Data breaches are in the news, and the news is not good.
There’s the breaking story of Capital One’s massive security disaster, in which the data of more than 100 million applicants for credit cards was exposed. At the same time, credit monitoring firm Equifax is in the midst of settling a class action lawsuit over a lapse that affected 147 million people across the United States.
So for those of us who try to keep our personal information personal, our private data private, what’s the best option? How do we protect ourselves?
The unfortunate truth is that in a connected world, 100 percent security isn’t possible. We expect the convenience of being able to bank and shop online. We want to carry debit and credit cards. We expect car loans and mortgages to be available through online portals.
Doing any of these things exposes our data to the security vulnerabilities of the online world.
There are basic things that can be done. You should investigate online password lockers, such as OnePassword, that auto-generate passwords for multiple sites and keep them in a single, highly secure location. This prevents re-use of one or two passwords, which can increase your vulnerability online.
You should have some sort of credit monitoring activated. This allows you to know if someone else opens an account in your name. Credit Karma, which can be found online, offers this service for free, although there are other options as well.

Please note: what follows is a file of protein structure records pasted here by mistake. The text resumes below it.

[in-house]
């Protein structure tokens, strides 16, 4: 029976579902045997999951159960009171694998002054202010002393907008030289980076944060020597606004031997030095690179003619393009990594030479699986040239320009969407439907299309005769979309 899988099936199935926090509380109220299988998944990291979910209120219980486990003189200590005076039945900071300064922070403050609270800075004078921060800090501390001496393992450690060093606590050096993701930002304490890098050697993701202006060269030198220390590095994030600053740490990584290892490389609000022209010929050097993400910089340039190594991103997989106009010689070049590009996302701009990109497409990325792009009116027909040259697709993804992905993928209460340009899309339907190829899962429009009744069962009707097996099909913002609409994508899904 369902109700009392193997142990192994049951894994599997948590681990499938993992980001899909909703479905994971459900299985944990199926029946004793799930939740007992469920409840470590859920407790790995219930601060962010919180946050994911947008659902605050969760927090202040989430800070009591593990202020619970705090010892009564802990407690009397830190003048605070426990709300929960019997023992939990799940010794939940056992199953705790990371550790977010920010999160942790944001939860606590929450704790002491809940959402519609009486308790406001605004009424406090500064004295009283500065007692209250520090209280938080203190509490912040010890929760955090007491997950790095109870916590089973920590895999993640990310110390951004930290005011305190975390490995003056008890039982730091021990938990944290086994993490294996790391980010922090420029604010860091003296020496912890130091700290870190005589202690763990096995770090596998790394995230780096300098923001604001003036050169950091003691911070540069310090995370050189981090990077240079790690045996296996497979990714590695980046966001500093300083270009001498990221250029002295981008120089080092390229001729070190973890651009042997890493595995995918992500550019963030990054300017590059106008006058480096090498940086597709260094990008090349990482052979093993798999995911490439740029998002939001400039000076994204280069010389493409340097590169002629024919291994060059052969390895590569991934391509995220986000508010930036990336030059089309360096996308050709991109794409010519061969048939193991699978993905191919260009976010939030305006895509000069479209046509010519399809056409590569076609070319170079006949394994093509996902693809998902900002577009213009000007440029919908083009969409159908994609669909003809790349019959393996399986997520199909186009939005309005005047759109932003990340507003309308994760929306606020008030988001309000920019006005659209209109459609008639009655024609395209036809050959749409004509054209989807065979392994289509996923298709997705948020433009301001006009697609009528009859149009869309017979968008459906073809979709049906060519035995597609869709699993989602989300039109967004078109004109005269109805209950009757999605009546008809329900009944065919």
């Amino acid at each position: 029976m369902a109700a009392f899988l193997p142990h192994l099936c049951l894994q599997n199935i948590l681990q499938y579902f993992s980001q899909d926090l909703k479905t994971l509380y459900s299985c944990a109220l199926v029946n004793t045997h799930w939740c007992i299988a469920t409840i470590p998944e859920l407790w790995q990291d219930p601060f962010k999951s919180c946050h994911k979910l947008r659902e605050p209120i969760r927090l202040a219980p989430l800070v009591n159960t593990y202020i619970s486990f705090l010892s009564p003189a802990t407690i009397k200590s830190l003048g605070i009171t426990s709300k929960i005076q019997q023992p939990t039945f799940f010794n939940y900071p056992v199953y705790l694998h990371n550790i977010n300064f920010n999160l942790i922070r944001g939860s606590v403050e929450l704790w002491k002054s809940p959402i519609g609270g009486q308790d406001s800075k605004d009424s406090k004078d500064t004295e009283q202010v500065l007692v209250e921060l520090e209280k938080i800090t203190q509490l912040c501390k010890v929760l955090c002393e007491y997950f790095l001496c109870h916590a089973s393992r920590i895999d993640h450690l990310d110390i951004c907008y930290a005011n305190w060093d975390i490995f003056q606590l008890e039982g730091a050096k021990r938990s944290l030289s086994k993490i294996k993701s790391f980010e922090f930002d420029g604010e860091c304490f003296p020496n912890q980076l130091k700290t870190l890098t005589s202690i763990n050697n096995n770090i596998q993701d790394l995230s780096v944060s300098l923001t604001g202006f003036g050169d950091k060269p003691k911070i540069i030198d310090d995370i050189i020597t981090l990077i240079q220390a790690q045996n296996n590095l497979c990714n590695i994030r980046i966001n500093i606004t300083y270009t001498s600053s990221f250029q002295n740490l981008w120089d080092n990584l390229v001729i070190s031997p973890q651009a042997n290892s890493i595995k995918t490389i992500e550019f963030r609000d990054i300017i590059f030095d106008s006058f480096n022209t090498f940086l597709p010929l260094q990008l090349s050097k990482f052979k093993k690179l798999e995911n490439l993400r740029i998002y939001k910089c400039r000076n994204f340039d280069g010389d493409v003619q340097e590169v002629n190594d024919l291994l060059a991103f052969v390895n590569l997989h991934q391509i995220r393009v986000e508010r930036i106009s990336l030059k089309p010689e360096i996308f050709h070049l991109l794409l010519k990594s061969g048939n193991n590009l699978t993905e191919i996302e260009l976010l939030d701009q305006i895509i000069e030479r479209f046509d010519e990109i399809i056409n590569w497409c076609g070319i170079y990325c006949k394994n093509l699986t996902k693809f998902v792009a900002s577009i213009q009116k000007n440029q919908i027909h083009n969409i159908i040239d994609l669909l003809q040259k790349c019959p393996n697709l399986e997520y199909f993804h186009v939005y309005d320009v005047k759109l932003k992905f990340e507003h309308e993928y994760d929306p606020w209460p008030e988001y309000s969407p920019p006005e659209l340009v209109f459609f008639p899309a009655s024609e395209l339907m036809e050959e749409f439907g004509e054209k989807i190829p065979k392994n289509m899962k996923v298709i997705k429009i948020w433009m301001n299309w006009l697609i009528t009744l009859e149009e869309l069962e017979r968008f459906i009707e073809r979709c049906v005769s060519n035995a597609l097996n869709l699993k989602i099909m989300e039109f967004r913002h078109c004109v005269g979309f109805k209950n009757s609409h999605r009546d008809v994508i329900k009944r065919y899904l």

If you bank online, make sure to periodically review your transactions. Do you recognize the merchants and the amounts paid? If not, you can follow up with your financial institution or the merchants in question
These are the first steps. You have many other options, and companies that will be eager to sell security “solutions.” But the single most important quality of a consumer in this connected age is simply awareness. You need to know what accounts have been opened in your name and how much you’re spending and where. That allows you to recognize if anyone attempts to take advantage of you.
Another positive: Your financial institution and merchants are going to be aware, too. They know about the toll of identity theft and security breaches. They understand the steps to take, and they have been taken to account in the past.
So while the news about data breaches might not be good, there’s no reason your own story needs to have an unhappy ending.